For the 2000 and 2001 deepwater surveying seasons there were two primary
vessels used in the Irish National Seabed Survey - the S.V.
Bligh and S.V. Siren. During
2002 the Marine Institute vessel, the Celtic Voyager commenced surveying
and now in 2003 the main survey vessel is the newly commissioned Celtic
Explorer. Several other vessels have also been used during the course
of the Survey to date - listed below are some details.
Bligh is a well established ocean-going
hydrographic and geophysical survey vessel. She is operated to the
highest commercial HSE standards and at present is capable of accommodating
100 people in comfort with excellent on-board survey and processing
facilities. During 2001 the Bligh carried out six surveying legs.
Each leg was normally of six-week duration and was mostly concentrated
in the deeper waters of Zone 3 (200m-4500m
water depth). The Bligh
was employed to complete Zone 3 in the 2002 surveying season.
Siren is a very manoeuvrable twin
screw diesel electric motor vessel with extensive accommodation. She
has a proven record in the offshore survey sector, having been engaged
extensively in hydrographic/bathymetric survey work and in allied
geophysical and geotechnical. The Siren demobilised
on 24 September 2001 after making six four-week long cruises in 2001
concentrating on the shallower waters of Zone 3.
in 2001 the Marine Institute started preparatory work in Galway
Bay for surveying in Zone 2 in 2002. The work was carried out
by its existing vessel the Celtic Voyager which then commenced Zone
2 surveying for real in August 2002. The Voyager also carried out
further survey work in October 2003 in Dublin Port extending out to
the Burford Bank.
RV Celtic Explorer is Ireland's latest national research vessel. She's
a multipurpose research ship designed for deep-sea research (in fact
she's Ireland's first deep water research vessel) and can stay at
sea for up to 45 days accommodating 12 crew and up to 19 scientists.
The laboratories and data management system onboard means that information
can be collected and processed at sea and quickly relayed back to
G.S.I. for further quality control and additional processing. She
commenced surveying in waters of around 200m depth off the Donegal
coast in summer 2003.
is an excellent, stable and acoustically quiet survey vessel. Working
at an average speed of 8 knots, she is equipped to gather sea floor information
utilising state-of-the-art hydrographic and geophysical equipment and
is accurately positioned using Fugro StarFix DGPS, which in addition to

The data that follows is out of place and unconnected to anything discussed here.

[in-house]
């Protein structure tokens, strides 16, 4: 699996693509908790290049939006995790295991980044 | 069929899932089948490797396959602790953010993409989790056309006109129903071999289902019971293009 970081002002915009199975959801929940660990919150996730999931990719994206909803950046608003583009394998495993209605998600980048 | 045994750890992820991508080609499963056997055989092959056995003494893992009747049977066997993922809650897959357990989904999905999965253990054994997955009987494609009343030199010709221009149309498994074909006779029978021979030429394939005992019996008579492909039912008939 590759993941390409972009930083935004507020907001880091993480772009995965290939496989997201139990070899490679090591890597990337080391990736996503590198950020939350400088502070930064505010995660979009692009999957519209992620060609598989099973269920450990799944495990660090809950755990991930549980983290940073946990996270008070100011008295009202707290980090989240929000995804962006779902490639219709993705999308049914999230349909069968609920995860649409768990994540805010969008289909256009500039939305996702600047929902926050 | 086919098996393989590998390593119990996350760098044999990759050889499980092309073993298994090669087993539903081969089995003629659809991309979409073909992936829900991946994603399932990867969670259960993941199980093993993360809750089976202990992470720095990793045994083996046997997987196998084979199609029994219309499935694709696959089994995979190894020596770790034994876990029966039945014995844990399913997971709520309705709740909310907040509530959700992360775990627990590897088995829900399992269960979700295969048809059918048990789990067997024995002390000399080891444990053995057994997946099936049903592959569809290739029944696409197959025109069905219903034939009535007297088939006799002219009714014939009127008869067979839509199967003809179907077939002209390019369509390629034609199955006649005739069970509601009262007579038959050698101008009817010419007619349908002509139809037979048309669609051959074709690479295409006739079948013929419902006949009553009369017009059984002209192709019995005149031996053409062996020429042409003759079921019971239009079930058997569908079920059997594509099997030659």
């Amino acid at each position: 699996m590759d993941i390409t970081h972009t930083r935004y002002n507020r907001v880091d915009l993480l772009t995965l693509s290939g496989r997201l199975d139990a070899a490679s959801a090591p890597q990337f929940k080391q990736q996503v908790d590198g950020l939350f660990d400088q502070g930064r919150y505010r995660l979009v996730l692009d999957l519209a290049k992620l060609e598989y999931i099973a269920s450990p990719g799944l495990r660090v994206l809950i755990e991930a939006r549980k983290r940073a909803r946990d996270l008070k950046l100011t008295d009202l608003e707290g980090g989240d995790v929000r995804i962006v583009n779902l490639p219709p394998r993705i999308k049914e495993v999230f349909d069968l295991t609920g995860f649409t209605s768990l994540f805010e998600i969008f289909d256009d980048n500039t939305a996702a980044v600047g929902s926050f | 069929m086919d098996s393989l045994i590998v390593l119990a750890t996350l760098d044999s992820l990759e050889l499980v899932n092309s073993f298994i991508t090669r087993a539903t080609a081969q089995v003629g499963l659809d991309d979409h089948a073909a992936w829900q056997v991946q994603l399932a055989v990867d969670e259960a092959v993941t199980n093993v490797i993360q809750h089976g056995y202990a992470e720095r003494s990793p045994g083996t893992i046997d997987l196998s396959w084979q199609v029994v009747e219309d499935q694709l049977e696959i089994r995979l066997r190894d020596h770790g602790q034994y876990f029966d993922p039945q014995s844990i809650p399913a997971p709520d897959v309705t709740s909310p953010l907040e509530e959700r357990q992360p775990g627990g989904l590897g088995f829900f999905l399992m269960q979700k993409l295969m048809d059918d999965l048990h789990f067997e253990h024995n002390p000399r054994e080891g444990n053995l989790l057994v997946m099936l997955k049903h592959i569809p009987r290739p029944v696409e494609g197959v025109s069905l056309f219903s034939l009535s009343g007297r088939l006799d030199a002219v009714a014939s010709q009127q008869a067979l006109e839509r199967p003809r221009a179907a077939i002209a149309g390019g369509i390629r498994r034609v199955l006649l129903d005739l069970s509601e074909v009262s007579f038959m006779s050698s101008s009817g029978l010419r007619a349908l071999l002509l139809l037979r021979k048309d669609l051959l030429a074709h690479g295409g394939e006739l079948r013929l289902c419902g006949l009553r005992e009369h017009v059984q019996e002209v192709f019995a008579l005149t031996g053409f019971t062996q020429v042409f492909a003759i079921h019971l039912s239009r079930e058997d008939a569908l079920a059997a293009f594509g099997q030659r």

providing decimetre-accurate positions, includes a sophisticated height
correction; permitting the injection of the tidal component into the acoustic
data sets. To accurately map the sea floor character and water depth,
the vessel is equipped with a Kongsberg Simrad EM1002 multibeam echo sounder
and a Kongsberg Simrad EA600 multi-frequency single beam echo sounder.
Simultaneous profiles of the shallow sub sea floor geology are acquired
using a pinger system. Whilst underway, continuous measurements of the
Earth's gravity field are recorded on a LaCoste & Romberg SL Gravity
meter, and a Geometrics G881 Magnetometer towfish is also towed aft of
June of 2002 the Bligh completed the survey of Zone 3 with her completion
Also during the first half of 2002 the ground-truthing
and deep seismic programmes were completed
by the R/V
Akademic Boris Petrov, the R/V
Professor Logachev and the R.V. Ocean Seeker. The Logachev was again
employed in ground-truthing exercises in September
final piece of multibeam surveying in the Zone 3 area occurred in 2003
when the British Antartic Survey's vessel the J. Clark Ross was used to
infill a triangular gap within the PAD deepwater area using their EM120
multibeam. The PAD - Petroleum Affairs Division - area was surveyed in
1996 to delineate the boundaries of Ireland's offshore area.
|On 1 October
2003 the Commissioners of Irish Lights Vessel, Granuaile,
became the latest vessel to operate within the National Seabed Survey.
At first she set off for the distant Rockall Bank to complete a section
there of under 200m water depth but she was forced back towards the
coast due to inclement weather conditions. An alternative survey area
had been determined in advance (since the weather at this time of
year is always likely to be adverse) so she came back into the Irish
Sea where she surveyed between Carlingford and Drogheda.
March 2004 yet another vessel joined the ever-increasing ranks of
the Irish National Seabed Survey Fleet, the Kongsberg Simrad vessel,
the ConCat. For details of her survey in Dublin Bay please click here.
a slightly different tack (excuse the pun!) a laser airborne survey
(LADS Survey) was undertaken in June 2002 by the Tenix LADS Corporation
as part of the National Seabed Survey This took place off the Mayo
coast at Clew Bay and its datasets have been confirmed of a very high
standard through G.S.I. quality control checking procedures. In 2003
following an open competition Tenix were appointed to carry out a
further study extending from Clew Bay into Newport Bay on behalf of
a joint venture between GSI and Mayo County Council. The survey will
assist the council in its plans to provide a framework for a hydrodynamic
model for Newport Bay. For more details on this survey click here.